In August, she walked into a yoga studio and took her first class.
“I fell in love with the blending of physical and spiritual in the practice of yoga,” she recalls. “While my mother was ill, I practiced every day.”
Her mother passed away and through the tough days, Ramirez relied on her yoga practice to keep herself centered.
“I continue to remind myself that it is a commitment … I make myself do it every day,” she said. “It is one of my proudest achievements – that I can give this to myself. It reminds me that every breath is a new beginning and that’s how I drive my day. People in my life have noticed the change in me.”
As a therapist, Ramirez knows how important it is to take time for yourself as an individual, but she also knows how hard it can be to follow through.
In addition to yoga, Ramirez finds time to be creative through photography and writing.
“Creativity keeps me grounded,” she says. “I ensure that I take care of myself, honor myself, respect myself, because when I am able to do that, it creates a sense of abundance and overwhelming gratitude.
“I am able to give, to love, to serve wholeheartedly. That’s the spirit I bring to work because I know my call is to serve.”
The employees at the Tunnell Cancer Center outside Rehoboth Beach seem to echo this call to serve. When Ramirez started at an oncology social worker in 2002, she worked out of the Medical Center in Lewes.
The Tunnell Cancer Center was built in 2006. “Here, we have cultivated a sense of whole wellbeing – our approach to patients has evolved into this incredible circle of strength and energy,” Ramirez said. “The people who work here love cancer patients. They teach me to be present because as a team we work to be in the moment every day.”
Ramirez cites her work with the Breast Health Program to be her proudest professional achievement because the program achieved accreditation flawlessly.
“The cancer experience is unique in that it creates this sense of living, of immediacy; a sense of being present,” Ramirez said. “If you are going to be present you have to work at letting go of the fear. Our patients realize they are going to live through this experience, regardless of the outcome, because we are all going to die at some point.”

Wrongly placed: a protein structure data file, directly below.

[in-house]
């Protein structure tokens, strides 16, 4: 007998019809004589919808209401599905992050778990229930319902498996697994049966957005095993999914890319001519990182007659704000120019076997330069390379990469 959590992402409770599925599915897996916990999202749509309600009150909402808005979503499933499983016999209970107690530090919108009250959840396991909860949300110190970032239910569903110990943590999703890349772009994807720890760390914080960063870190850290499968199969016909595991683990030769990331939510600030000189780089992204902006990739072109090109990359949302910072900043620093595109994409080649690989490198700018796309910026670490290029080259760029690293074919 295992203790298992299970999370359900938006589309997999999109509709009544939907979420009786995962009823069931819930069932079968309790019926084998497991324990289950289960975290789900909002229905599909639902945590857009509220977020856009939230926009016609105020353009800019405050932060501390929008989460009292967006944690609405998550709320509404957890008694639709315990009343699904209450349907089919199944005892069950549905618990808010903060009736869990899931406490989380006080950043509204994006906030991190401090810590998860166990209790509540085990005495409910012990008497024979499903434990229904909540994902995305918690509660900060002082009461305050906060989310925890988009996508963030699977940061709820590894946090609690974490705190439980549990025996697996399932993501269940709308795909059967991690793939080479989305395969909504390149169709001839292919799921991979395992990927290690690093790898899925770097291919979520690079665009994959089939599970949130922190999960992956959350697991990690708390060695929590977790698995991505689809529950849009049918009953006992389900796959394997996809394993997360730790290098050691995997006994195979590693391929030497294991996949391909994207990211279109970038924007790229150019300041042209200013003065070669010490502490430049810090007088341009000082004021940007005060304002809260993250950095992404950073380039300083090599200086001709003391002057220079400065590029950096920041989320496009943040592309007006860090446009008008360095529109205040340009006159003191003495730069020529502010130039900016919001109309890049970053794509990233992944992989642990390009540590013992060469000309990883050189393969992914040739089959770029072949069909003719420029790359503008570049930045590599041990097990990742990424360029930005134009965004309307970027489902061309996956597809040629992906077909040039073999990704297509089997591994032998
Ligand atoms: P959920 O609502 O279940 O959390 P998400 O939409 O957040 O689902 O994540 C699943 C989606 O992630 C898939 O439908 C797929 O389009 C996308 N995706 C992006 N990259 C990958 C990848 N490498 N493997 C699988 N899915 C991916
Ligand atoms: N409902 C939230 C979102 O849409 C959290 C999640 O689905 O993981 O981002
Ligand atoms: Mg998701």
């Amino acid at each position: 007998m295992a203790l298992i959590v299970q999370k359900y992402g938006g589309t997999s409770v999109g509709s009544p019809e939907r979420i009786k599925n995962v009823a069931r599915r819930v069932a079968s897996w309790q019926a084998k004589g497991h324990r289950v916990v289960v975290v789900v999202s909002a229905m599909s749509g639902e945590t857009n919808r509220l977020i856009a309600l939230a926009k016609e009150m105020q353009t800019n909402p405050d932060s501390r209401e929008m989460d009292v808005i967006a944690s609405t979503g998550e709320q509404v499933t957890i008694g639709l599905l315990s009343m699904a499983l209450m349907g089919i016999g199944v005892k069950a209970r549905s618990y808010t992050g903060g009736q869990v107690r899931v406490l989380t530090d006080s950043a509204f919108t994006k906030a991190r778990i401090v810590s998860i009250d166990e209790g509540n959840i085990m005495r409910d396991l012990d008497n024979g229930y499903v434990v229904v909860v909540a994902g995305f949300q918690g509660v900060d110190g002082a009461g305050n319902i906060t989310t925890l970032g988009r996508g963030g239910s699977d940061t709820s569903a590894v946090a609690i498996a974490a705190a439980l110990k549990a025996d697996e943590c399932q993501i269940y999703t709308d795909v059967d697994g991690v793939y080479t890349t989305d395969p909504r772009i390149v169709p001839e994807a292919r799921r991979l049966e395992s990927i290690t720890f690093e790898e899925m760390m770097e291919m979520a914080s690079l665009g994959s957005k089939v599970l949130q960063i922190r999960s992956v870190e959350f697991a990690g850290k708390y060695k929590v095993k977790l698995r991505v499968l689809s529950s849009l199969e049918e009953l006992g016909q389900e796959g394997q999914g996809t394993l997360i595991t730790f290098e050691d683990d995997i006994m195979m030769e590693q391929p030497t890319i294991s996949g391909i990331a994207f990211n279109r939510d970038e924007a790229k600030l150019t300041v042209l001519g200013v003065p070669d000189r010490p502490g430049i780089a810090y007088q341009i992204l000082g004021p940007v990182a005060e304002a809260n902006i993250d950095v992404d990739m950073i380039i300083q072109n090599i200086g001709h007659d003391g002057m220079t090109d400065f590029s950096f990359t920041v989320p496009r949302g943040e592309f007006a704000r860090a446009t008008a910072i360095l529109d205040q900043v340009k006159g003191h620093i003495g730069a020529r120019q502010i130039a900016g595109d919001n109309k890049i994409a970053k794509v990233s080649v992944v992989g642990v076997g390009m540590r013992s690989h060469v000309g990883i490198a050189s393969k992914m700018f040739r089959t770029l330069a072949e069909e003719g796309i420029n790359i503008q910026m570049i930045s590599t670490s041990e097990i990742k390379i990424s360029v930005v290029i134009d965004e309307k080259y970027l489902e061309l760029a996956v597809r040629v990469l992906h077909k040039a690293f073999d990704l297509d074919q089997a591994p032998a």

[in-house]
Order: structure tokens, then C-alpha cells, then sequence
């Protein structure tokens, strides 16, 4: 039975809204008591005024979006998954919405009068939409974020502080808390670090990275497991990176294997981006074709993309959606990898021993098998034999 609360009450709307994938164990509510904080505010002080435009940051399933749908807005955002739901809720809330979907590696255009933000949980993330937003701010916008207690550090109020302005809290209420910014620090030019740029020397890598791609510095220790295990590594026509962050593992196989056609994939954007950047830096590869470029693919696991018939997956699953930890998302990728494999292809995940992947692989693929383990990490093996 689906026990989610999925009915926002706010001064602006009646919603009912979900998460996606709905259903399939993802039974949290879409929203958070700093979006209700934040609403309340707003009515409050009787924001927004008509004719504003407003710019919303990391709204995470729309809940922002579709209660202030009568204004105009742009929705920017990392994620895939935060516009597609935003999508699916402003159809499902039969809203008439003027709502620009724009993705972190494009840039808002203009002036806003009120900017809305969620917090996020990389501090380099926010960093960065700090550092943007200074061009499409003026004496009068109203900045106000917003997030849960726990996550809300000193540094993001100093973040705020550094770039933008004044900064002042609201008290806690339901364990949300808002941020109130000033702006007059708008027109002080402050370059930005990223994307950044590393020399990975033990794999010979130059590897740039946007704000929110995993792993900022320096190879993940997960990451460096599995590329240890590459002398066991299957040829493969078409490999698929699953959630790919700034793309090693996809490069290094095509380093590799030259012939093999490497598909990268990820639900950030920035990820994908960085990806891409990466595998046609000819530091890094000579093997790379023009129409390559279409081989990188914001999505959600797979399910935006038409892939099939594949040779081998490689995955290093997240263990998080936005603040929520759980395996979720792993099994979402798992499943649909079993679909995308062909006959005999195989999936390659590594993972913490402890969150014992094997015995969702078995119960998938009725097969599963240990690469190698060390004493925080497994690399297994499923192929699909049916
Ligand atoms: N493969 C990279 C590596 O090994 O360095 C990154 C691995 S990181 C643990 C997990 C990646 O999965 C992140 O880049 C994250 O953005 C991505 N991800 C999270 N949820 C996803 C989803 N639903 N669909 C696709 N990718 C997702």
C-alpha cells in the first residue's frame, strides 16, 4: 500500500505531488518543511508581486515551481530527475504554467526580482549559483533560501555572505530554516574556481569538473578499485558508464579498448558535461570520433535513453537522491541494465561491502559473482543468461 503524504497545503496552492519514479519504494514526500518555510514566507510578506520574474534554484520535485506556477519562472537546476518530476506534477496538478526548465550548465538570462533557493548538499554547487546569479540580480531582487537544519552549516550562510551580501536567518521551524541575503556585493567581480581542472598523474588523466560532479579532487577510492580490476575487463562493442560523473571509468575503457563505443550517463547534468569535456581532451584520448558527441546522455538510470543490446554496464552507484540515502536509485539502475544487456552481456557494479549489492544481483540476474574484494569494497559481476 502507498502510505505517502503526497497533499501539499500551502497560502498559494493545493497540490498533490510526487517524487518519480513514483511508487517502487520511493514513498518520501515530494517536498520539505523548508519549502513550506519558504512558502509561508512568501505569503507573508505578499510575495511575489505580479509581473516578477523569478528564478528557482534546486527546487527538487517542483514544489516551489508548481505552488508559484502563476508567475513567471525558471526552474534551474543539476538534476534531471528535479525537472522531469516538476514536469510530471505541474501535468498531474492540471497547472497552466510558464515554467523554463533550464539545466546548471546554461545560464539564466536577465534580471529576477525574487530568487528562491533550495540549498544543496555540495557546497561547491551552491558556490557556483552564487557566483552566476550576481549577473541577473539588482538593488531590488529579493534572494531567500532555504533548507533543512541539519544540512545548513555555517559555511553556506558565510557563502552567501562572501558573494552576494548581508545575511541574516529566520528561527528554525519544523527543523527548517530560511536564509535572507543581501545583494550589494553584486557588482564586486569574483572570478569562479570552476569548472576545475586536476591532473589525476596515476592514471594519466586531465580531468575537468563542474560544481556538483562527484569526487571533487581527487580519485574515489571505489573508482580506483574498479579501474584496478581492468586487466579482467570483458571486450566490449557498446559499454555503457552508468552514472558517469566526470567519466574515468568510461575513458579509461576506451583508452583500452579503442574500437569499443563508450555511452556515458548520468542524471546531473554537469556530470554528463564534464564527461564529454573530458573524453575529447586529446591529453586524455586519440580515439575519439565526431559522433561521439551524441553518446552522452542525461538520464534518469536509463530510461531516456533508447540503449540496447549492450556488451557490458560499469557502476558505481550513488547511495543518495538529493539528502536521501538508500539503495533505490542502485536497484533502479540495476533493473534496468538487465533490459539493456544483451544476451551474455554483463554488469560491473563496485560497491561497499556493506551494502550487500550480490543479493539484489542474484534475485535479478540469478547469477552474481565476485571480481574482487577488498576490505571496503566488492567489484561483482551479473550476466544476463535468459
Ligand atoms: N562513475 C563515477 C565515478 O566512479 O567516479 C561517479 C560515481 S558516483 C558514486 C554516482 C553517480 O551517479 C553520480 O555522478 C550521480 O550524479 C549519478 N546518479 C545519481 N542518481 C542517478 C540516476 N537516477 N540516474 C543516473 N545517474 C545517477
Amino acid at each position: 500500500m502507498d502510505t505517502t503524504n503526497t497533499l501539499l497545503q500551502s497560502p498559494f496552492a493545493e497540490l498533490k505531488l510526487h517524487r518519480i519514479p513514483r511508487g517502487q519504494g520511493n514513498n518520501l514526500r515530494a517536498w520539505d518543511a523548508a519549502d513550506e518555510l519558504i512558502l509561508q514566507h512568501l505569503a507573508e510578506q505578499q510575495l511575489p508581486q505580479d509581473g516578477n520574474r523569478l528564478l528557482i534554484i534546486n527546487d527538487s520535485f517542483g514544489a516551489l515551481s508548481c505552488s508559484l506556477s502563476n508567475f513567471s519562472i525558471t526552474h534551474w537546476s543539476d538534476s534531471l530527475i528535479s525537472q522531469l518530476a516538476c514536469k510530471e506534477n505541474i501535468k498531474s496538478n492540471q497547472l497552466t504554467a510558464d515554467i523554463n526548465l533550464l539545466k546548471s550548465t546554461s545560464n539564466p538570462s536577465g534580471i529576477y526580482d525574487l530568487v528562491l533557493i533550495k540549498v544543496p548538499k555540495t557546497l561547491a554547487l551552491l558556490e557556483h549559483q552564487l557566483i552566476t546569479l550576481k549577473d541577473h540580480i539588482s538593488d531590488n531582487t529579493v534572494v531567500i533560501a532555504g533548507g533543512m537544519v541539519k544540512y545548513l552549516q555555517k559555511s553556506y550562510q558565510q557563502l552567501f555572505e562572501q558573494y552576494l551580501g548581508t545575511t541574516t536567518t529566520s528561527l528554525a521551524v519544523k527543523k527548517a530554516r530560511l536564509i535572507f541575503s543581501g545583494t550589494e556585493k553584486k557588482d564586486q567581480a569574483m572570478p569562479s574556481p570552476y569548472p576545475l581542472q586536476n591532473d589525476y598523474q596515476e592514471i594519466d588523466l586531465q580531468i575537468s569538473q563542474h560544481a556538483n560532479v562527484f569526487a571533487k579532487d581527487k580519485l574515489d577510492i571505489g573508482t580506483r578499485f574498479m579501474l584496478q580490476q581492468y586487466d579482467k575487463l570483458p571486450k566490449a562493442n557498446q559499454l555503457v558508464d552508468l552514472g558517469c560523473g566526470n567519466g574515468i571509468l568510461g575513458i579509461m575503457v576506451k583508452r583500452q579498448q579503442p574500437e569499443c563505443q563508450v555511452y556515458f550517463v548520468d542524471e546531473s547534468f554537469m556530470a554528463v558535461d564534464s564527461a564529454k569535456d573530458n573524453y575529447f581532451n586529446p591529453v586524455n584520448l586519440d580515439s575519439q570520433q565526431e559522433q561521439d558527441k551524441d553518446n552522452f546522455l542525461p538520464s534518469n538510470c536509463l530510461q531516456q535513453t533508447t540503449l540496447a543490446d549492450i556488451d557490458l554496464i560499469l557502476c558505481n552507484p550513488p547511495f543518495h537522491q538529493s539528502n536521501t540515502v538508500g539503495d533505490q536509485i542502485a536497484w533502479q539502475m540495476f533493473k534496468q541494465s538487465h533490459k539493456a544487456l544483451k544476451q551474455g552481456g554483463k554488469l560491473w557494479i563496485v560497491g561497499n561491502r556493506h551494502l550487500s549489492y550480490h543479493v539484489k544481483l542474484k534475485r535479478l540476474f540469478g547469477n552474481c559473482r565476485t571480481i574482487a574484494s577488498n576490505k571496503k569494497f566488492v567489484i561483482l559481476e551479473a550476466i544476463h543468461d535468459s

Ramirez lives by an unwritten motto of: Don’t create unnecessary suffering. In our lives, there is going to be suffering, but we should not create it by worrying about what might happen in the future or worrying about something that happened in the past and we cannot change.
“If you fear dying, then you create unnecessary suffering. By accepting that we are going to die, you live, you let go of fear, you balance joy and suffering, life and death, and everything in between. Let go of fear and love multiplies in our lives.”
When Cherrie Rich, former Executive Director for Oncology Services at Tunnell Cancer Center, came to Beebe Healthcare, she was fresh off a campaign as a successful facility administrator at Kaiser Permanente in Maryland, a part of one of the largest group-model HMOs in the country.
She was selected as a member of the integration team to bring 55,000 Humana members into the Mid-Atlantic region of KP as a result of an acquisition.
“Twelve people were chosen to lead this team to merge the two health systems,” she said. “It was one of my proudest professional moments to work with physician partners to incorporate new members and to ensure that patient care was seamless, with a primary objective to ensure that the care of Humana members with chronic diseases were integrated into KP without interruptions in care.”
When Rich came to Beebe in 2000, she brought knowledge that ran the gamut of healthcare – from her clinical care days as an Obstetrics nurse delivering babies, teaching nursing students, home health care, service line planning and development, management of multiple breast health centers and finally as an administrator in the healthcare/ insurance industry at Kaiser.
When she started at Beebe, Tunnell Cancer Center had fewer than 15 employees. Now, the cancer center, located on Route 24 outside Rehoboth Beach, has more than 100 team members.
“I am so proud of our team at Tunnell, and how devoted they are to providing care to our patients. Tunnell is one of the most favorite places that I have worked, because we have such a stellar team,” Rich said.
As cancer care services continued to grow at Beebe, Rich helped oversee the creation, design, and construction of Tunnell Cancer Center in 2006. “It was a fun experience and one of the proudest moments of my life – working with physicians and staff in planning the development of the cancer center and seeing it become a reality,” she said.
As we continue to grow, I Iook forward to planning for the continued expansion and growth of our clinical services.” “
“When I came to Beebe, I was happy to make my home at the beach,” says the Bethany Beach resident. “I also loved the community atmosphere and the diversity of people who live and work here.
Her life at the beach with her partner has been full of friends, as well as family members who began to flock in for visits, including Cherrie’s three sisters, brother, all their children, her partner’s five siblings and children and their extended families.